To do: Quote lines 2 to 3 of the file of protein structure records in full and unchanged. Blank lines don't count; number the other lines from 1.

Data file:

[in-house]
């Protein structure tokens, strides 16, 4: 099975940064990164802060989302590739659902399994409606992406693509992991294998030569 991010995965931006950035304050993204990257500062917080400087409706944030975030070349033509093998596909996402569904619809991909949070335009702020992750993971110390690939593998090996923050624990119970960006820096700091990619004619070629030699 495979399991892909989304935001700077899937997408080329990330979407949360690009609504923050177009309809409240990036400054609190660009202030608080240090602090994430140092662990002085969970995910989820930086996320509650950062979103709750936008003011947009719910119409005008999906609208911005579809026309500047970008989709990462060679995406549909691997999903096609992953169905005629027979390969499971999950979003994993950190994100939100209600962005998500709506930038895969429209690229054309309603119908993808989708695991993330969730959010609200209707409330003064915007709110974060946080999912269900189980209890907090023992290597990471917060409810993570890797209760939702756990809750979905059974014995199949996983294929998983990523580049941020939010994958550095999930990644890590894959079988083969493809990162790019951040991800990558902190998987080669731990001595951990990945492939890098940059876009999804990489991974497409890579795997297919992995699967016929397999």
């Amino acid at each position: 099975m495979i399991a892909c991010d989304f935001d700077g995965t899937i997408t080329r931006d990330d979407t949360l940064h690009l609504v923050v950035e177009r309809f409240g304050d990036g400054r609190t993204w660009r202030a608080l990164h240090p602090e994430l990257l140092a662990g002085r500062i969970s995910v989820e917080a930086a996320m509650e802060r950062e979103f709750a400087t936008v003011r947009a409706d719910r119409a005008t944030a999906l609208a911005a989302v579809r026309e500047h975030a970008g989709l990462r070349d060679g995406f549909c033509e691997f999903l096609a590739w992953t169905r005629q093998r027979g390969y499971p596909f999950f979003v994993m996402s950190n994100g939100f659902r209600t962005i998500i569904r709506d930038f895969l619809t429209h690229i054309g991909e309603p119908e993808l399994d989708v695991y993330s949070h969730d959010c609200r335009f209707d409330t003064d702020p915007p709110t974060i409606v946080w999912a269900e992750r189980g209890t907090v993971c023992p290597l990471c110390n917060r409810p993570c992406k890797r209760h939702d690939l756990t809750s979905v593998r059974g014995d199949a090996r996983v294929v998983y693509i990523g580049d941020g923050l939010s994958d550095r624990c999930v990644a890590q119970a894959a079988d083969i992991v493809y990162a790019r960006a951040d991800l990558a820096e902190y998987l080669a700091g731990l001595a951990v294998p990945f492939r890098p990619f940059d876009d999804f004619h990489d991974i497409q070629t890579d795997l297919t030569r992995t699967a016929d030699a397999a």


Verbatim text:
């Protein structure tokens, strides 16, 4: 099975940064990164802060989302590739659902399994409606992406693509992991294998030569 991010995965931006950035304050993204990257500062917080400087409706944030975030070349033509093998596909996402569904619809991909949070335009702020992750993971110390690939593998090996923050624990119970960006820096700091990619004619070629030699 495979399991892909989304935001700077899937997408080329990330979407949360690009609504923050177009309809409240990036400054609190660009202030608080240090602090994430140092662990002085969970995910989820930086996320509650950062979103709750936008003011947009719910119409005008999906609208911005579809026309500047970008989709990462060679995406549909691997999903096609992953169905005629027979390969499971999950979003994993950190994100939100209600962005998500709506930038895969429209690229054309309603119908993808989708695991993330969730959010609200209707409330003064915007709110974060946080999912269900189980209890907090023992290597990471917060409810993570890797209760939702756990809750979905059974014995199949996983294929998983990523580049941020939010994958550095999930990644890590894959079988083969493809990162790019951040991800990558902190998987080669731990001595951990990945492939890098940059876009999804990489991974497409890579795997297919992995699967016929397999």
């Amino acid at each position: 099975m495979i399991a892909c991010d989304f935001d700077g995965t899937i997408t080329r931006d990330d979407t949360l940064h690009l609504v923050v950035e177009r309809f409240g304050d990036g400054r609190t993204w660009r202030a608080l990164h240090p602090e994430l990257l140092a662990g002085r500062i969970s995910v989820e917080a930086a996320m509650e802060r950062e979103f709750a400087t936008v003011r947009a409706d719910r119409a005008t944030a999906l609208a911005a989302v579809r026309e500047h975030a970008g989709l990462r070349d060679g995406f549909c033509e691997f999903l096609a590739w992953t169905r005629q093998r027979g390969y499971p596909f999950f979003v994993m996402s950190n994100g939100f659902r209600t962005i998500i569904r709506d930038f895969l619809t429209h690229i054309g991909e309603p119908e993808l399994d989708v695991y993330s949070h969730d959010c609200r335009f209707d409330t003064d702020p915007p709110t974060i409606v946080w999912a269900e992750r189980g209890t907090v993971c023992p290597l990471c110390n917060r409810p993570c992406k890797r209760h939702d690939l756990t809750s979905v593998r059974g014995d199949a090996r996983v294929v998983y693509i990523g580049d941020g923050l939010s994958d550095r624990c999930v990644a890590q119970a894959a079988d083969i992991v493809y990162a790019r960006a951040d991800l990558a820096e902190y998987l080669a700091g731990l001595a951990v294998p990945f492939r890098p990619f940059d876009d999804f004619h990489d991974i497409q070629t890579d795997l297919t030569r992995t699967a016929d030699a397999a």